For ages I’ve found the wines from the Rhone region in southern France to be some of the greatest wines (and often some of the greatest values) to be found. Rhone is one of my “go to” regions when selecting a wine that I feel will highly likely be delicious and go well with food. And after paying a visit to Tavel and Chateauneuf du Pape last fall, I’m even more drawn toward these wines.
One thing that became clear during that visit is that while there are many appellations (AOCs) defined throughout this area, the differences between those regions is not necessarily significant. A few feet of space can be the difference between Chateaneuf du Pape and Cotes du Rhone Villages. And even though the grapes in a wine come from Cotes du Rhone Villages, it may be labeled simply as Cotes to Rhone. But what does all that mean to you? Not a lot, other than the fact that you shouldn’t get too hung up on one appellation over another and should try a number of wines from the region. It also means you could be surprised by some of the great values you find.
All of that said, the areas within the greater Rhone region that are considered to be superior are given specific AOC designations — such as Lirac, which is across the river from Chateuneuf du Pape and also borders Tavel. The soils here are similar to other Rhone vineyards, featuring a combination of sandy soils, galets roules and lauses.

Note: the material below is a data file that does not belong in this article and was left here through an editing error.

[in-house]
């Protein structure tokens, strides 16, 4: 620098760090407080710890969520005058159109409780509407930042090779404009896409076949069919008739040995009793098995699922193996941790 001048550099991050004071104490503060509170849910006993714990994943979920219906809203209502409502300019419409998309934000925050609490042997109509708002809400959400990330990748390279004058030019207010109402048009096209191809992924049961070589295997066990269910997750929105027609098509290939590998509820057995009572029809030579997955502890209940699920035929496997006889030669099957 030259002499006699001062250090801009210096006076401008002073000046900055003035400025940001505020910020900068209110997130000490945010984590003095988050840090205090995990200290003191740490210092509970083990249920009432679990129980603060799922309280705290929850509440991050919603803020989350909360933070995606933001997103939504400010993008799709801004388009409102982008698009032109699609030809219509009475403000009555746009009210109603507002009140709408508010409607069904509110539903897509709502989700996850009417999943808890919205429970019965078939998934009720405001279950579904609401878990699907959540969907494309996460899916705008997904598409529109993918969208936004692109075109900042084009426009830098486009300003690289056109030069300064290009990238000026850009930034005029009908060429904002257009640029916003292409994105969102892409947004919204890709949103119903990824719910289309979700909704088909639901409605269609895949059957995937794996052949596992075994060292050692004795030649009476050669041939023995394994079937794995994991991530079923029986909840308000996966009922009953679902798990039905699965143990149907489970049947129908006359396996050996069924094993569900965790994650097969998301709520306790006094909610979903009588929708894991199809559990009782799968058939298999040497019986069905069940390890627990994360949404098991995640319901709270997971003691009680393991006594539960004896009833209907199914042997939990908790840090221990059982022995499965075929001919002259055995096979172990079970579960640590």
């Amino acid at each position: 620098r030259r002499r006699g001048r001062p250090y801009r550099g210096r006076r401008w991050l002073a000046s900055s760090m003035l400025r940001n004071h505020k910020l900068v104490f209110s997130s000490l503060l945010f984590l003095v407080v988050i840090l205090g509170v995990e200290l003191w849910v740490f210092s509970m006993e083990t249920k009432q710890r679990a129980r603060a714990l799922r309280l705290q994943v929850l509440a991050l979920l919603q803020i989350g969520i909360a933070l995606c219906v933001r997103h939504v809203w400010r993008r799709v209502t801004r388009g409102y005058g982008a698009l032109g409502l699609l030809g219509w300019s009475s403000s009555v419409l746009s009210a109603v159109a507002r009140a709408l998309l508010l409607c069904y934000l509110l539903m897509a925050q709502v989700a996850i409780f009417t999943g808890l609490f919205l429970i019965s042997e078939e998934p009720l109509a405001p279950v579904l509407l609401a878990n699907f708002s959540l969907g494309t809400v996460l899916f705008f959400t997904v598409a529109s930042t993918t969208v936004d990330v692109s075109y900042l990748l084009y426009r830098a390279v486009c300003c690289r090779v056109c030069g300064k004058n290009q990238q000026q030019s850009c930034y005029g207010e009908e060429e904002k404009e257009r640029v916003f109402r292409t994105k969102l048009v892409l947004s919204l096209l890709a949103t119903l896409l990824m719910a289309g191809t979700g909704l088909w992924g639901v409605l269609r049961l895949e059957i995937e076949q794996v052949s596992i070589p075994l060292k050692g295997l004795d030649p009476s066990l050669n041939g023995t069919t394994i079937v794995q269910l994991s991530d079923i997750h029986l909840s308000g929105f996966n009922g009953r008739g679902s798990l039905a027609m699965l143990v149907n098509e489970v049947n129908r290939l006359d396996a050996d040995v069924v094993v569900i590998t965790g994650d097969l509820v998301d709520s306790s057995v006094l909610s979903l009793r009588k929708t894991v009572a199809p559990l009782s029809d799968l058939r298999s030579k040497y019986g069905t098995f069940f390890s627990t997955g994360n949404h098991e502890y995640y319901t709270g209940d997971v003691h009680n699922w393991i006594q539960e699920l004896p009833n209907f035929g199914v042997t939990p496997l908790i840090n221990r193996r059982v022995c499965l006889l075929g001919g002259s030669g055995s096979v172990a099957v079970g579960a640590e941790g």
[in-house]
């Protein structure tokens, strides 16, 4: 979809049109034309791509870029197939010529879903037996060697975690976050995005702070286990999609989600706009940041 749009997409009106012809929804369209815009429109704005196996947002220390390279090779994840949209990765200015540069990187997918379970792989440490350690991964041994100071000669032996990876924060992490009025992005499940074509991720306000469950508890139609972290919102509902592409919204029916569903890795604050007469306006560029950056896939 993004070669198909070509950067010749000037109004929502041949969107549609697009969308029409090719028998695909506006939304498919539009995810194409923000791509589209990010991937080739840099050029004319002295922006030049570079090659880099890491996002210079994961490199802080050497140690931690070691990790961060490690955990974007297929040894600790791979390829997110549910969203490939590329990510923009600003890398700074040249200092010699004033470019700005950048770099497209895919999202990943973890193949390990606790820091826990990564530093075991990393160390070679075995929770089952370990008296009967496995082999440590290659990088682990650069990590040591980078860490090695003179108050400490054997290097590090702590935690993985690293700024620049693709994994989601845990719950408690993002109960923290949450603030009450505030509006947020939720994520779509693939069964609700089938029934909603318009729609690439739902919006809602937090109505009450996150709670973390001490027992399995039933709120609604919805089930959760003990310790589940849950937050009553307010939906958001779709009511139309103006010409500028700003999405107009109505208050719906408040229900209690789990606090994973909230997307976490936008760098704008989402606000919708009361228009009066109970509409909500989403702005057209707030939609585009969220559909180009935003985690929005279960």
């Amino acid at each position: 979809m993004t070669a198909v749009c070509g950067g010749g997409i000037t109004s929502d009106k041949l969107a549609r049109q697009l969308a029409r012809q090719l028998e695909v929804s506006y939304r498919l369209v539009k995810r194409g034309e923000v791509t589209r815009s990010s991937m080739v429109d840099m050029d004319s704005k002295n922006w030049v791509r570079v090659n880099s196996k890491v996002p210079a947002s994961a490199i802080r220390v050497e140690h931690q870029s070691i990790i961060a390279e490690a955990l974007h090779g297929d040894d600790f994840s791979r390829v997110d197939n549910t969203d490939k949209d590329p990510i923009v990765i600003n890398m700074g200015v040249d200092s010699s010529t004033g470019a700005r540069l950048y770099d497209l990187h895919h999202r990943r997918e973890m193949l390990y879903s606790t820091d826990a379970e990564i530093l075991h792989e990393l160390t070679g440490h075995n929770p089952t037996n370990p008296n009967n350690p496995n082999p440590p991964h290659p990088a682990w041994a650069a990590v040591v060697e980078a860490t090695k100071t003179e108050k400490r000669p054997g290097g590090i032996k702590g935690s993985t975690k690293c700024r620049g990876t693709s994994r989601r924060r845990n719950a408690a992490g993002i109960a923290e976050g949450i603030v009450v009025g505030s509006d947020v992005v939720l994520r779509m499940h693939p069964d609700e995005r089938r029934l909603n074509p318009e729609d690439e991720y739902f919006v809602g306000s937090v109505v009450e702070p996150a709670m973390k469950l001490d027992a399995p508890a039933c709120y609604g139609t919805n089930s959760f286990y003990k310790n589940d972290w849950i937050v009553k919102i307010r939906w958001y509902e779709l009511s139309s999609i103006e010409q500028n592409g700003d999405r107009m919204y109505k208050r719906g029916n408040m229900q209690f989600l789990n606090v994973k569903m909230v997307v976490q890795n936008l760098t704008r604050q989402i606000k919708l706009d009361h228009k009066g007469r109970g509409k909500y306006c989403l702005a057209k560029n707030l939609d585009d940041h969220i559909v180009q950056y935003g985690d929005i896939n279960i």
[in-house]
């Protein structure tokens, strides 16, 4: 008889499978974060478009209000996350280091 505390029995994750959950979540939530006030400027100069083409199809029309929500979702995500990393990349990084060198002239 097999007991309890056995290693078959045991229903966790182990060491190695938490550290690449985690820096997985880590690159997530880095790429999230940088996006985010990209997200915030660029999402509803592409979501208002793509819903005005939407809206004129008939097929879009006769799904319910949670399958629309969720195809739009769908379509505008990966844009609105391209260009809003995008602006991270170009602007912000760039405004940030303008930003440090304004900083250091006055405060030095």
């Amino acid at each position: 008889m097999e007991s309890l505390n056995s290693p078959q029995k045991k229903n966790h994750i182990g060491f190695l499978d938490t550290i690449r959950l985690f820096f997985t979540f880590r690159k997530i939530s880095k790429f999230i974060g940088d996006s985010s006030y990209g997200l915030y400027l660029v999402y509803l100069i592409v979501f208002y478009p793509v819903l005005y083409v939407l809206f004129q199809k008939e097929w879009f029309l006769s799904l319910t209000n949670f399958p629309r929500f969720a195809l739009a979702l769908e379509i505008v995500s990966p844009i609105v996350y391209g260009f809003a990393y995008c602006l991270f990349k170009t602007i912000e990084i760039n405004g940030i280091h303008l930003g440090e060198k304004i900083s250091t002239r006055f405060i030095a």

Lirac is best known for its red wines, which are made from the same grapes as other Rhone reds. This one is 95% grenache and 5% syrah.
When visiting the area, I found that many producers have vineyards in many different appellations. So it’s not uncommon to find a single producer who makes Tavel, Chateaneuf du Pape, Lirac, Cotes do Rhone and/or other wines. Until I came across this wine, I had not come across any wines from this producer. But I came across this wine for about $17 at The Wine Cellar Outlet and it seemed like a good price for a Lirac, so I rolled the dice on it. I’m glad I did.
This wine has intense aromas, with fragrances like dark chocolate, strawberry, dried cherries and plum. The palate is loaded with juicy plum, strawberry and chocolate flavors that are well balanced and come with a rich mouthfeel. The acidity is good and the finish is long and features mostly fruit flavors, but also has a touch of bitterness.
Wine: L’Escoudouliere, Lirac
Varieties: 95% grenach, 5% syrah